In masculine societies winning and decisiveness are valued, whereas in feminine societies process and consensus are more admired. This is the case regardless of the gender of the person(s) you are dealing with. Masculine cultures focus on values such as money, success, and competition. These cultures consist of a need for power, assertiveness, dominance, wealth and material success.

In more ‘feminine’ societies relationships, modesty, caring and sharing are important, conflicts are resolved through negotiation and consensus, and there are more women in positions of power.

That said, in some ‘masculine’ societies gender roles are clearly distinct – men are expected to be assertive, competitive, tough and focused on material success, whereas women are supposed to be more modest, tender and concerned with quality of life.

So, it’s a ‘fuzzy’ area.

Lifting ourselves out of the gender debate, and focusing more at the broader society level, the US, Mexico, Japan, Nigeria, India, Italy and German-speaking countries could be described as more masculine, whilst Scandinavian countries, the Netherlands, Chile, Indonesia, Malaysia and many other Asian countries are generally viewed as more feminine.

What’s your experience? If you have travelled to some, or all of these countries, do you sense the difference in values, approach, behaviours and expectations?

I have certainly noticed it, for example I have observed a stark difference in negotiation style and approach in Malaysia, compared with North America.

So, each type of society will respond differently, according to where it stands on the masculinity/femininity continuum. Therefore, as a professional and attuned negotiator you need to understand the different cultures, and tailor your message and style in either a masculine or feminine way, depending upon whom you are meeting.

Businesses that are built within a masculine type of culture feel that financial success and winning in the corporate world determine a successful and profitable business. This type of culture believes that success equals money. Companies win or beat the competition by making the most money.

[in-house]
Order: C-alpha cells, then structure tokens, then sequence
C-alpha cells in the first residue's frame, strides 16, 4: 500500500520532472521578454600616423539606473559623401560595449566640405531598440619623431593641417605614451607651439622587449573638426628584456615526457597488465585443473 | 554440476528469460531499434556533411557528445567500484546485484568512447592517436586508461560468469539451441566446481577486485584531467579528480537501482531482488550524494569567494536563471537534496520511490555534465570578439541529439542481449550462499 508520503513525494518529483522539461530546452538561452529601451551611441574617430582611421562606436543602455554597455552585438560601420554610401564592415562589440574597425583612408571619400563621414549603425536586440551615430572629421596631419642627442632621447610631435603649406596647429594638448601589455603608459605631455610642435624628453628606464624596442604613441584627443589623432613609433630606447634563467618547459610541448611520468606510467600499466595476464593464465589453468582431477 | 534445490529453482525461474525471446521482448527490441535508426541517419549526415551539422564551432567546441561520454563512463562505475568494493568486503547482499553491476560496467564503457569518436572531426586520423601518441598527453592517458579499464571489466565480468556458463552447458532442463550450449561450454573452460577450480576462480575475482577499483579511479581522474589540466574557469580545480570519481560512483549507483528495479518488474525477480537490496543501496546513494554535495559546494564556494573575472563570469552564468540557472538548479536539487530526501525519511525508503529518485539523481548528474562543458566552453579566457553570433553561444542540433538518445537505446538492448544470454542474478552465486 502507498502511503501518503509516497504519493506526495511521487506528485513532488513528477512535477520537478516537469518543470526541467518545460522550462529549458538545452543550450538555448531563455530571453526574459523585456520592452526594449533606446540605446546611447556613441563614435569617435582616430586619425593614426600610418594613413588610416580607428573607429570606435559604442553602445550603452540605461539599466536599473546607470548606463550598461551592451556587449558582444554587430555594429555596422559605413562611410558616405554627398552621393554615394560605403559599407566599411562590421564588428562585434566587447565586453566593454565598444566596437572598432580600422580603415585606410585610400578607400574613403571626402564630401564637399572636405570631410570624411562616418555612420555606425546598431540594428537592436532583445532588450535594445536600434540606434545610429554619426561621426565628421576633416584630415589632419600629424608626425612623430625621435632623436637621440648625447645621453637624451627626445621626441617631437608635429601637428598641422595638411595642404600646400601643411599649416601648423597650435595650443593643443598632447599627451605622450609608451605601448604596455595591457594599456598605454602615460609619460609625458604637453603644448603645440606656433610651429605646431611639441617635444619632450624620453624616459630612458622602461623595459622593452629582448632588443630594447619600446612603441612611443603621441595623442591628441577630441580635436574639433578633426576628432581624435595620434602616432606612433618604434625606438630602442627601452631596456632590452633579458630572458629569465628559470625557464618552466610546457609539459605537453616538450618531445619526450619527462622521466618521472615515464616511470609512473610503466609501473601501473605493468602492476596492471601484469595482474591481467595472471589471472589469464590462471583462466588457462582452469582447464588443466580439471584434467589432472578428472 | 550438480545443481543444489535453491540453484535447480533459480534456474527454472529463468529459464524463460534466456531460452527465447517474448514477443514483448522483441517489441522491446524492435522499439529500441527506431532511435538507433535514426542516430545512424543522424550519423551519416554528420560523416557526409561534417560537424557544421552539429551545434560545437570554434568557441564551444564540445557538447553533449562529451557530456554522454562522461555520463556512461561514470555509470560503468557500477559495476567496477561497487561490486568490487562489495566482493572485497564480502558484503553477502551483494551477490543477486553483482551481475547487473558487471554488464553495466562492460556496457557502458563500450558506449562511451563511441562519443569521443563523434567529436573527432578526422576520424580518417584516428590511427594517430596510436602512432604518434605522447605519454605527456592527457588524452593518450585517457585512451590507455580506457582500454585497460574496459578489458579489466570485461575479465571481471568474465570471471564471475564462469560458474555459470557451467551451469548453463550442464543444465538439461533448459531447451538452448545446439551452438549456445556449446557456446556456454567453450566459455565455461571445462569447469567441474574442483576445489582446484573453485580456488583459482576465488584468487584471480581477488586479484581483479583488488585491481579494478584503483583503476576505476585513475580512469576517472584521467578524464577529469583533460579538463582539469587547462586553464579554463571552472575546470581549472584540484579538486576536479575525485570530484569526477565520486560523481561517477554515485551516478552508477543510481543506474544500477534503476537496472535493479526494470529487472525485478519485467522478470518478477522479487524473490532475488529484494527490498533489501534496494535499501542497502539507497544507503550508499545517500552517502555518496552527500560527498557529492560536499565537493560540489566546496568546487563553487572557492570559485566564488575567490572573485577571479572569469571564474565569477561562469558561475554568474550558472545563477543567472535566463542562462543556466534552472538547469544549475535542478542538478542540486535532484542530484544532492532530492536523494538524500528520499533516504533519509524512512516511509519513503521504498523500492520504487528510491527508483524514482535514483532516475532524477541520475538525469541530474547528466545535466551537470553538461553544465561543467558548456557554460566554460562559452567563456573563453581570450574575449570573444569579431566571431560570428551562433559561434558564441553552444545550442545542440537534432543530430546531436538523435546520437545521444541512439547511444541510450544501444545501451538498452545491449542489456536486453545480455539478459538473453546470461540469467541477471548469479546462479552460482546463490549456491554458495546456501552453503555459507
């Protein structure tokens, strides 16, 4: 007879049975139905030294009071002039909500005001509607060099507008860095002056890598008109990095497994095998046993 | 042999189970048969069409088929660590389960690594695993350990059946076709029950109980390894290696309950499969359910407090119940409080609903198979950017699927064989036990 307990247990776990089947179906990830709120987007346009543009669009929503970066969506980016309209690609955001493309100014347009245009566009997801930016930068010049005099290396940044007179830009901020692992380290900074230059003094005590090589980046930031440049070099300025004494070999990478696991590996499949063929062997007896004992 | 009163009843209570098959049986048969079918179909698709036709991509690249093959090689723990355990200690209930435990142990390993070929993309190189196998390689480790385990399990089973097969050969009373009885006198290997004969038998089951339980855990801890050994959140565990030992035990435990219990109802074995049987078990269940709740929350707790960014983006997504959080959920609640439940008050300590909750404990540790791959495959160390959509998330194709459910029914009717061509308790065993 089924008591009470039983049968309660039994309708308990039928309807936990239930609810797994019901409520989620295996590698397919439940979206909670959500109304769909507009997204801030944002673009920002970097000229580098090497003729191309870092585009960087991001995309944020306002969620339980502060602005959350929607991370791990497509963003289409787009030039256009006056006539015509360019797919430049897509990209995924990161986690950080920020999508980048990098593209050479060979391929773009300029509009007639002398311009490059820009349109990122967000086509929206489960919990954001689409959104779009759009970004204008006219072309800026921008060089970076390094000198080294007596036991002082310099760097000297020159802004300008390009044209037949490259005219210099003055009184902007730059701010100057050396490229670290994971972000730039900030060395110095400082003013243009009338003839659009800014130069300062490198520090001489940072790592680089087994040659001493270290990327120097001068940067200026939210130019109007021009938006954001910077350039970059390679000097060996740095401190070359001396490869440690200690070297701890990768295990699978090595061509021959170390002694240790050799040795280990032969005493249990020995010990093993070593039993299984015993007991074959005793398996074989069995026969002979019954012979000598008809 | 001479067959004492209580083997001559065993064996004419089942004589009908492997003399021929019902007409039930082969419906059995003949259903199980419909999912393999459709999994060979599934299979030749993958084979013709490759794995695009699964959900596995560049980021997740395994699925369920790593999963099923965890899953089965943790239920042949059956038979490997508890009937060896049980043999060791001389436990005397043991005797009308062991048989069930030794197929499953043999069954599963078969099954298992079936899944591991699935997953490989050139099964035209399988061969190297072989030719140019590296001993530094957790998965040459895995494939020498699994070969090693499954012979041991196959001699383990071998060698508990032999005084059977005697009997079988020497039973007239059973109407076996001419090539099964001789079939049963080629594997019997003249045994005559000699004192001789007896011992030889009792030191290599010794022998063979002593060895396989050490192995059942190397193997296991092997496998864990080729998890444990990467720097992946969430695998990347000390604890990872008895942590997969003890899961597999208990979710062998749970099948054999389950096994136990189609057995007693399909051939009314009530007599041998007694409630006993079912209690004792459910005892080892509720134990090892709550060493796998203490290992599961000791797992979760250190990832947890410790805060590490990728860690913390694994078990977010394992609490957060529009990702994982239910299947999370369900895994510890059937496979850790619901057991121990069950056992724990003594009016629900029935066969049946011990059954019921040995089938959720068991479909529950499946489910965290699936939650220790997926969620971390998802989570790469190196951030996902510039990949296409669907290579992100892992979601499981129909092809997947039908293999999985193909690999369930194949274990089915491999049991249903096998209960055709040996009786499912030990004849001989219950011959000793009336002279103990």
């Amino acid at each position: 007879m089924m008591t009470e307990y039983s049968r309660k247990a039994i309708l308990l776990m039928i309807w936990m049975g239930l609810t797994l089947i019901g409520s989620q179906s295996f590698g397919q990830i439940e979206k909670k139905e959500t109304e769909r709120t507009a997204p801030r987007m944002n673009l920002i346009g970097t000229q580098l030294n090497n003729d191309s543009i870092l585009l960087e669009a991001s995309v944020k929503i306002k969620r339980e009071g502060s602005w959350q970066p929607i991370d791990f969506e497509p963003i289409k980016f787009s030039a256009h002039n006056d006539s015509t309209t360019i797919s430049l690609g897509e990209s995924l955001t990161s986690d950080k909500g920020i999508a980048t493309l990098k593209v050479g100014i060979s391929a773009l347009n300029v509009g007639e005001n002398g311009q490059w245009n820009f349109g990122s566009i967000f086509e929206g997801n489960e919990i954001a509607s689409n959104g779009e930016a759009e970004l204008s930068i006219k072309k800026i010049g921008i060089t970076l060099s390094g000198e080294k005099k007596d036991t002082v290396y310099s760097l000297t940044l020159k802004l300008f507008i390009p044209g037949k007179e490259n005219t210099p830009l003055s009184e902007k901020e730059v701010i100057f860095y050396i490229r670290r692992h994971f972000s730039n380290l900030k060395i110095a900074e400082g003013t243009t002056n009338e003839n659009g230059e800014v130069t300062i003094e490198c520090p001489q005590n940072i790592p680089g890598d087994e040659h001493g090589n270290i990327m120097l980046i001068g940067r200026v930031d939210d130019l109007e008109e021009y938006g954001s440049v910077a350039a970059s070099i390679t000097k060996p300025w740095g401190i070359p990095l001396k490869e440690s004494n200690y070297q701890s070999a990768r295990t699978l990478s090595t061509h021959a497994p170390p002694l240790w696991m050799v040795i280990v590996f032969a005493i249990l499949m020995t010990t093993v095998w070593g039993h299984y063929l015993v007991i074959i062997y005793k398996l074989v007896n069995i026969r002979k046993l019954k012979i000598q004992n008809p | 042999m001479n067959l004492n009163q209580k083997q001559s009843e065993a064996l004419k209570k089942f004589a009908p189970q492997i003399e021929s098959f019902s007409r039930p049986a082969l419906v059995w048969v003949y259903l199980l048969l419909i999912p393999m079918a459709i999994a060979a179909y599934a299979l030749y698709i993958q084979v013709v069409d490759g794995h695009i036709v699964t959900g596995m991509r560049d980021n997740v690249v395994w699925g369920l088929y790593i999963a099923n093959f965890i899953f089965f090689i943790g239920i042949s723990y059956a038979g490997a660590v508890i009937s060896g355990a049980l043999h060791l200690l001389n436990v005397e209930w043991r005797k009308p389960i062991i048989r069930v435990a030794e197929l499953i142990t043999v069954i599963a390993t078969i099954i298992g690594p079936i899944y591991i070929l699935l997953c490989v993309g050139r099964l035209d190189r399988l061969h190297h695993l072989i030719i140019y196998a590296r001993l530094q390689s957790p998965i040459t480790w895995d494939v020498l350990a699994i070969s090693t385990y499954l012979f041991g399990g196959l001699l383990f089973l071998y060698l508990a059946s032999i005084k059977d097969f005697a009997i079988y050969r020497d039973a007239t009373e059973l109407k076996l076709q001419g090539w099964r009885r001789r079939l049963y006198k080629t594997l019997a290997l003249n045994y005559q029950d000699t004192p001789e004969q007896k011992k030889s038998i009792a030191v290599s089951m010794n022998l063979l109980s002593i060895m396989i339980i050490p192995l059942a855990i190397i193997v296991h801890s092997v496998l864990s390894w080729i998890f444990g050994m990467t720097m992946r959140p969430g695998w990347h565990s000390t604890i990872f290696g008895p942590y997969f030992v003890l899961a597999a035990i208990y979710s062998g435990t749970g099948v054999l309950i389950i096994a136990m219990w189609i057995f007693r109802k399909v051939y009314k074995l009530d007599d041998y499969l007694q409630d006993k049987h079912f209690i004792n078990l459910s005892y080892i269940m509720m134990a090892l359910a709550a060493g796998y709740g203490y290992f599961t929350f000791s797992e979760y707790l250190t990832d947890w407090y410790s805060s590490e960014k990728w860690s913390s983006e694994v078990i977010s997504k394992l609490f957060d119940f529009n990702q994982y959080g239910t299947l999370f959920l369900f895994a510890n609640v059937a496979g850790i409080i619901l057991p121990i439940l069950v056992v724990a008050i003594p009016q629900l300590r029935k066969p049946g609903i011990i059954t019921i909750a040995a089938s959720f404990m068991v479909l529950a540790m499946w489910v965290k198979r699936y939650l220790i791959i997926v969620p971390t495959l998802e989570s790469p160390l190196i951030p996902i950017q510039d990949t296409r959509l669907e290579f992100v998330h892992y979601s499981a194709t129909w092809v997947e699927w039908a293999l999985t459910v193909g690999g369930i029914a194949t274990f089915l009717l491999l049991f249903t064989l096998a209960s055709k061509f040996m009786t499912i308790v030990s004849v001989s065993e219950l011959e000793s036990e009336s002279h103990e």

So, when negotiating with a masculine-oriented organisation you are likely to be more successful if you focus on achievement, success, hard numbers and financial gain.

If, instead, you are negotiating with people from a more feminine oriented culture you would be wise to de-emphasis the aspects mentioned above, and instead focus on qualities such as collaboration, relationships, modesty, interpersonal relations, caring, liking and egalitarianism.


Prevalence of corruption

Pick up any newspaper today and stories of political and business corruption abound.

In 2015 the following were just a few of the allegations reported in the British press:

The chief executive and other senior management at Brazil's Petrobras resigned on 4th February 2015 amid a festering corruption scandal.

A UN study group reports Africa loses at least $50 billion a year to illicit practices like tax fraud, corruption and organised crime.

Mexico’s leader, Enrique Peña Nieto, his wife and finance minister have been accused of buying houses on terms below market rates from building firms to which Mr Peña has awarded government contracts.

Police forces in England and Wales have been ordered to review 2,000 cases of alleged corruption within their ranks.

A Chinese sport anti-corruption drive has uncovered corruption and match-fixing scandals, jailing or punishing at least nine officials, four judges, 13 footballers or coaches and 17 club workers.

New York Assembly Speaker Sheldon Silver, one of the state's most powerful politicians, was charged with pocketing $4 million from bribery and kickback schemes.